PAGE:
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This article is written by a student writer from the Her Campus at NYU chapter.

This fiercely evocative, action-packed young adult thriller looks at the darker side of Jamaica and dissects how a tragedy and missing drug money entangle the lives of two teens who want to change their fate. 

“Better Must Come,” the new novel by Desmond Hall, follows Deja who is a “barrel girl”—one of the Jamaican kids who get barrels full of clothes, food and treats shipped to them from parents who have moved to the US or Canada to make more money. Gabriel is caught up in a gang and desperate for a way out. When he meets Deja at a party, he starts looking for a way into her life and wonders if they could be a part of each other’s futures.

Then, one day while out fishing, Deja spies a go-fast boat stalled by some rocks, smeared with blood. Inside, a badly wounded man thrusts a knapsack at her, begging her to deliver it to his original destination and to not say a word. She binds his wounds, determined to send for help and make good on her promise…not realizing that the bag is stuffed with $500,000. 

The posse that Gabriel is in will stop at nothing to get their hands on this bag, and Gabriel’s and Deja’s lives will intersect in ways neither ever imagined, as they both are forced to make split-second choices to keep the ones they love most alive.

Desmond Hall was born in Jamaica, West Indies, and moved to Jamaica, Queens. He has worked as a high school biology and English teacher in East New York, Brooklyn; counseled teenage ex-cons after their release from Rikers Island; and served as Spike Lee’s creative director at Spike DDB. Desmond has served on the board of the Partnership for Drug-Free Kids and the Advertising Council and judged the One Show, the American Advertising Awards, and the NYC Downtown Short Film Festival. He’s also been named one of Variety magazine’s Top 50 Creatives to Watch. He’s the author of “Your Corner Dark” and “Better Must Come.” Desmond lives outside of Boston with his wife and two daughters.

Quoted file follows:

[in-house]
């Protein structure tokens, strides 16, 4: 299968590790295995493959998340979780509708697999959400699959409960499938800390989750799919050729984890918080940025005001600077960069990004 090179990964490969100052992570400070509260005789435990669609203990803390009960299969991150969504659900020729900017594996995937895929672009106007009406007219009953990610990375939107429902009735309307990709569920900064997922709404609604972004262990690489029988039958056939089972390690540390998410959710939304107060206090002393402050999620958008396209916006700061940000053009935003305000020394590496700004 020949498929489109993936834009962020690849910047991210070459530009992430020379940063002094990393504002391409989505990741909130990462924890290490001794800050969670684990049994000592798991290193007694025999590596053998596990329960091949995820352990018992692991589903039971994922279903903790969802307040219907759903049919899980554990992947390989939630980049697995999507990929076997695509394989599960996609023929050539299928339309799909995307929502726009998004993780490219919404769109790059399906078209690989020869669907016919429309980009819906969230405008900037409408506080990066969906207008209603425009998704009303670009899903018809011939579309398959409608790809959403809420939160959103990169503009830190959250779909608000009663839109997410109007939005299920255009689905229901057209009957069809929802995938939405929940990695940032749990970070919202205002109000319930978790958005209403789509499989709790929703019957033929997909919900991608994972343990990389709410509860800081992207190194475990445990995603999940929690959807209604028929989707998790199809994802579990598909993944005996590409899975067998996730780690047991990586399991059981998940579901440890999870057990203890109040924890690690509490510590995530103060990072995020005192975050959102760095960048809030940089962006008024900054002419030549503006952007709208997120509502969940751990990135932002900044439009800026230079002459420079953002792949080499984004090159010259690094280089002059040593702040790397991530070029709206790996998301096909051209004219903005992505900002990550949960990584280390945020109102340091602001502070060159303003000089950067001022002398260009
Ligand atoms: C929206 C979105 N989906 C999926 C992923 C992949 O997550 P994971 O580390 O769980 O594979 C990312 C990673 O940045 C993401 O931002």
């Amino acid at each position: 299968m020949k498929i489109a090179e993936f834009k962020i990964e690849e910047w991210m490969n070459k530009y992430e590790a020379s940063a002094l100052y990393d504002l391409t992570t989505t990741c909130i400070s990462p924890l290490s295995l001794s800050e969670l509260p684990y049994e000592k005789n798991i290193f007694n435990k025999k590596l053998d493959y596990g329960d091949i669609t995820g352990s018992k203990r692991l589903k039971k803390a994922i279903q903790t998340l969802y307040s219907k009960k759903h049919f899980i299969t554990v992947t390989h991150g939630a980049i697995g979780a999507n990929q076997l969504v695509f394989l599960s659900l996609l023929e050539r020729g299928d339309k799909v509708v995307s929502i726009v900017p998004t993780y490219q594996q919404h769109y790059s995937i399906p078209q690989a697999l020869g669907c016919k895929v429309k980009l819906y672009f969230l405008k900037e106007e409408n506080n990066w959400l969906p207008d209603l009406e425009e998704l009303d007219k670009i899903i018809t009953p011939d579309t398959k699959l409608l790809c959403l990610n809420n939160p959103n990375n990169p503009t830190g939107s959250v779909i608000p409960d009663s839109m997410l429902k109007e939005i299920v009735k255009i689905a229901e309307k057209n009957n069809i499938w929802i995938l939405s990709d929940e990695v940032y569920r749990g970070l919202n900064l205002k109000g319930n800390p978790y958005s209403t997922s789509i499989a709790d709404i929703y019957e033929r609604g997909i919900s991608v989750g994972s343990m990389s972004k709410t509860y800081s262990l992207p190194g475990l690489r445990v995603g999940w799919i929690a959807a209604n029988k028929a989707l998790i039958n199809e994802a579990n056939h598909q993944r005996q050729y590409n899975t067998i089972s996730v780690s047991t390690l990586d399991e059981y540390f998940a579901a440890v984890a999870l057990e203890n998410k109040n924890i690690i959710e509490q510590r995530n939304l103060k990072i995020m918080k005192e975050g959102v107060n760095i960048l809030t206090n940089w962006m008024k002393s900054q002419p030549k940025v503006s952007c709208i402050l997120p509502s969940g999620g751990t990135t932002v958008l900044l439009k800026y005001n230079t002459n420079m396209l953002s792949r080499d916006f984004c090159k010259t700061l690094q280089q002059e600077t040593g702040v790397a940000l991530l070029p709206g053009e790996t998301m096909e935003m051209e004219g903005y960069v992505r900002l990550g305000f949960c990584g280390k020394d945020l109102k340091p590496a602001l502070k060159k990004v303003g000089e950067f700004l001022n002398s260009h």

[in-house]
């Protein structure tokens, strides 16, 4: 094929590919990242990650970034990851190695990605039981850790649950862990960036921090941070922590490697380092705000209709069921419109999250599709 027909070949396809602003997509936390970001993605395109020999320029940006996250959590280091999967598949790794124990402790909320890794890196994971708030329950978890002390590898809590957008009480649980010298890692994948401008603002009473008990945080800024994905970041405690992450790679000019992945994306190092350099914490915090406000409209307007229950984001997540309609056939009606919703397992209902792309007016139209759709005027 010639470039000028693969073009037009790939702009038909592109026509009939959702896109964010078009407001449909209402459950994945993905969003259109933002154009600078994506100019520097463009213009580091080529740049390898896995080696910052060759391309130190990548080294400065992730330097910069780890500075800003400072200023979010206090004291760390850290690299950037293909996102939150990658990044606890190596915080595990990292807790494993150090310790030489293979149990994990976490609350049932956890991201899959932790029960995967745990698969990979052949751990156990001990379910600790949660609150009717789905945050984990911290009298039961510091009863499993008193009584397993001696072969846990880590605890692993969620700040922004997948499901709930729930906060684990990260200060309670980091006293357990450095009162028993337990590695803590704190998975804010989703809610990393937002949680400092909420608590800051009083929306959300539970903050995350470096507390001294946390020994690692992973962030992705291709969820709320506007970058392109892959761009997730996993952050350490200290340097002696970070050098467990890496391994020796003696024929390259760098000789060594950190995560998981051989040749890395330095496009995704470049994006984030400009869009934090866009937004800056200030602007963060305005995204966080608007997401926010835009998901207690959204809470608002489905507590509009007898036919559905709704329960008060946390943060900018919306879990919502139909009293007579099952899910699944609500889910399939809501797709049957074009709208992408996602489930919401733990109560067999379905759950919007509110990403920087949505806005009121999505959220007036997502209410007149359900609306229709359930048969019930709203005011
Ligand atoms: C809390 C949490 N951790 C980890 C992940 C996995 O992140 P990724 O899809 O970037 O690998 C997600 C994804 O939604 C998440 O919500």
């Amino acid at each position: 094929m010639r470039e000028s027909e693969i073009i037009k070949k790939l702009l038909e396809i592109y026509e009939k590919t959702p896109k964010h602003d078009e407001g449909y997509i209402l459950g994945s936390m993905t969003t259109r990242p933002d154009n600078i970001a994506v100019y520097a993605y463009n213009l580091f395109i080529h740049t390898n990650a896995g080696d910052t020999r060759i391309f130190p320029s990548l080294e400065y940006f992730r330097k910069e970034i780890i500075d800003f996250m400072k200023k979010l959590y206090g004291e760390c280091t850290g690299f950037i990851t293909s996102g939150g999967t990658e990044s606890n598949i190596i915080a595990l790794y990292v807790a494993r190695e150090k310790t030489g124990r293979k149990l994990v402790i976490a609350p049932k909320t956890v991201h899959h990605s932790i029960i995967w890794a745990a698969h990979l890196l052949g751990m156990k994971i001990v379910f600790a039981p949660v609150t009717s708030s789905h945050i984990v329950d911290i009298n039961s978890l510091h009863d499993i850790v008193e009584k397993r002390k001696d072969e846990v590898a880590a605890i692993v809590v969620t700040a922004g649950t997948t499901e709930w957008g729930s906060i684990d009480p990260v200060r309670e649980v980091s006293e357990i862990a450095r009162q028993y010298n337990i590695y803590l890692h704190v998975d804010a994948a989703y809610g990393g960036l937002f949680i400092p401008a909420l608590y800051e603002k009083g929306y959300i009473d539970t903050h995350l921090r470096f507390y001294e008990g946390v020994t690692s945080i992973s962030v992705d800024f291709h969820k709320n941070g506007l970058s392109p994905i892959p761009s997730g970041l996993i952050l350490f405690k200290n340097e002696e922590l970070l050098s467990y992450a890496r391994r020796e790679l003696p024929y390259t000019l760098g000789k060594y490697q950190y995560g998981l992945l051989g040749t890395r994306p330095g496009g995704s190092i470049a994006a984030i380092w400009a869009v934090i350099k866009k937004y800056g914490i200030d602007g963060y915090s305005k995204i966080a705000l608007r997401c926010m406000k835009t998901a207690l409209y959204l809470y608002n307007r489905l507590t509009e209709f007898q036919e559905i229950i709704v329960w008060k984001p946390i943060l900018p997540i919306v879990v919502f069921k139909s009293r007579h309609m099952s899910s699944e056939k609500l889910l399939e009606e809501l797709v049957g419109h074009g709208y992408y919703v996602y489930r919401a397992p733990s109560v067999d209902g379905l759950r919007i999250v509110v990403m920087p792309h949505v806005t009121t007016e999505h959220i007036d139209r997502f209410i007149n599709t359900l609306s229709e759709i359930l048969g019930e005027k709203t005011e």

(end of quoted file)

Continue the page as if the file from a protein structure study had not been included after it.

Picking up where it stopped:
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For this interview, I wanted to focus on the harsh realities in this young adult book and how Hall’s personal experience with the subject matter impacted his writing.

You dedicated your second novel to your sister who is your “favorite barrel girl.” Could you touch upon this dedication and how it ties to Deja’s character?

“Barrel Children” is a term that refers to young people in the Caribbean who are left with family, family friends or by themselves when their parents venture overseas to countries like the US, Canada or England to seek employment. The economic conditions on the island are such that the parents can make more in a few years abroad than they can working a decade in their home country. 

My sister was one of these children, and on top of that, she also suffered from a crippling illness before dying at an all too young age. So, in writing “Better Must Come” I sought to give my sister the agency on the page that she didn’t have in life. I sent her on the “adventure of a lifetime.” Many have said that they see that I care for my characters—well, with the character of Deja in “Better Must Come,” I probably feel more for her than most will ever know.  

Every author has a piece of themselves embedded in their work. How do you think this applies to you for both “Your Corner Dark” and ”Better Must Come?”

Both novels are filled with emotional truths about me, my family and the country of my youth. Some of my uncles and cousins made unenviable choices that led to great heartbreak and early death. Having my own issues led me to be a “highly-focused-observer” of their actions, and over time I’ve been able to process it all and then write about it. 

How do you think your experience as a director influences your identity as an author?

One specific example is the way I use image systems. In the film world, a director works with a cinematographer in pre-production to create a visual plan. Part of this plan is created by deciding upon a set of images that enhances the story mostly on a psychological level. One of the best examples is the movie “CASABLANCA” where the director and cinematographer created an image system that spoke to the way the people in the city were “trapped” during WW2 because of the Nazi danger.